Should I Be Worried About Coughing Black Phlegm If I Smoke?

Every smoker knows that smoking can cause cancer – it’s impossible to ignore the graphic warning images on cigarette packs! Even teen smokers worry about the risk of cancer, but most simply convince themselves that they will quit smoking before it starts to pose any “real problem”. Unfortunately, smoking starts to do its damage swiftly, quickly creating addiction and before you know it you are coughing up black phlegm. To most smokers, whether habitual or social, this can be alarming and many immediately wonder if it is a sign of cancer. But, what does it actually mean if you cough up black phlegm?

What Black Phlegm Means For A Smoker

“High tar & aluminum content from tobacco accumulates in the lungs of smokers, causing black phlegm; while not a symptom of cancer, it means that these harmful chemicals have already started to impair respiration”

Cigarette smoke contains over 4,000 chemicals – out of which hundreds are toxins and many are carcinogens (cancer-causing), so yes, a smoker would obviously worry that black phlegm might be a symptom of cancer. Studies have determined that both tobacco and cannabis have a high aluminum content, which leads to a buildup in the lungs of smokers, coating the airways like the bronchioles. This damage starts from your very first smoke, which is why occasional smoking too can cause damage.

The “good news” is that black phlegm is not a sign of cancer, but it means that a lot of these harmful compounds have already accumulated in your lungs, clogging the airways. So, although you don’t need to panic about lung cancer just yet, black phlegm in a smoker should be taken as a wake-up call to quit smoking. After all, if you have enough tar and poisonous compounds in your system to turn your phlegm black, you can only imagine what the insides of your lungs are like!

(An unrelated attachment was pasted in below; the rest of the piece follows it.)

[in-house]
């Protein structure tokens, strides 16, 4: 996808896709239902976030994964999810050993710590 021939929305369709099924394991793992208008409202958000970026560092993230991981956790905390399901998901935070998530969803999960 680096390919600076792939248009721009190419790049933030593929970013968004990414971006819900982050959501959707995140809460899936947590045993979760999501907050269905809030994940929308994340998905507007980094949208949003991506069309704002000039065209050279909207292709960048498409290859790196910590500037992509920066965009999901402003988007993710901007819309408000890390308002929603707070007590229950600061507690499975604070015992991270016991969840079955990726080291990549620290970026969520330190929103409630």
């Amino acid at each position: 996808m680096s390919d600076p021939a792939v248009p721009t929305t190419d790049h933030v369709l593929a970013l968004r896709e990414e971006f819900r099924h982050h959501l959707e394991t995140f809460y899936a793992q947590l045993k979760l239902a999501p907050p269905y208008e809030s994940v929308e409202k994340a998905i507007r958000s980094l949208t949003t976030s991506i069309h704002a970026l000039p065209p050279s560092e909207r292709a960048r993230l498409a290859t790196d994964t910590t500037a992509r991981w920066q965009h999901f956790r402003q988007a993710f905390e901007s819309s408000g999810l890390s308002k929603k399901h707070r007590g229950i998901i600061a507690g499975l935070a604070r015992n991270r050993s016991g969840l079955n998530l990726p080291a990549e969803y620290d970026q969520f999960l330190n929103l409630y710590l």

What If I Just Quit Smoking?

“Black phlegm after quitting is actually a sign of healthy recovery, as it means that microscopic hairs in the lungs (cilia), are beginning to function again, clearing the mucus & tar buildup from within the airways”

Cigarette smoking harms almost every organ in your body, reduces overall health of smokers, and drastically increases the risk of cardiovascular diseases, cancer, and other conditions. Smokers who quit smoking often begin to cough up black phlegm soon after kicking the butt, which once again sets off those alarm bells. But, in this scenario, spitting out black mucus is actually a good thing, as each time you spit it out, it means you have that much less tar and toxins in your system. In fact, experts say that the cough and black phlegm expulsion that occurs after quitting is a sign that your body is starting to heal. After you kick the butt, microscopic hairs in the lungs (cilia), begin to function again, clearing the mucus and tar buildup from within the airways. Gradually, you will notice that your phlegm color starts to return to normal.

If you’re still worried, you can also try some simple remedies for black phlegm, using steam inhalation and yoga breathing exercises like pranayamas, as this will help to loosen up the tar deposits. In case, the problem persists or is accompanied by a persistent cough or blood, you should consult your doctor immediately, as it could indicate a more serious respiratory problem.

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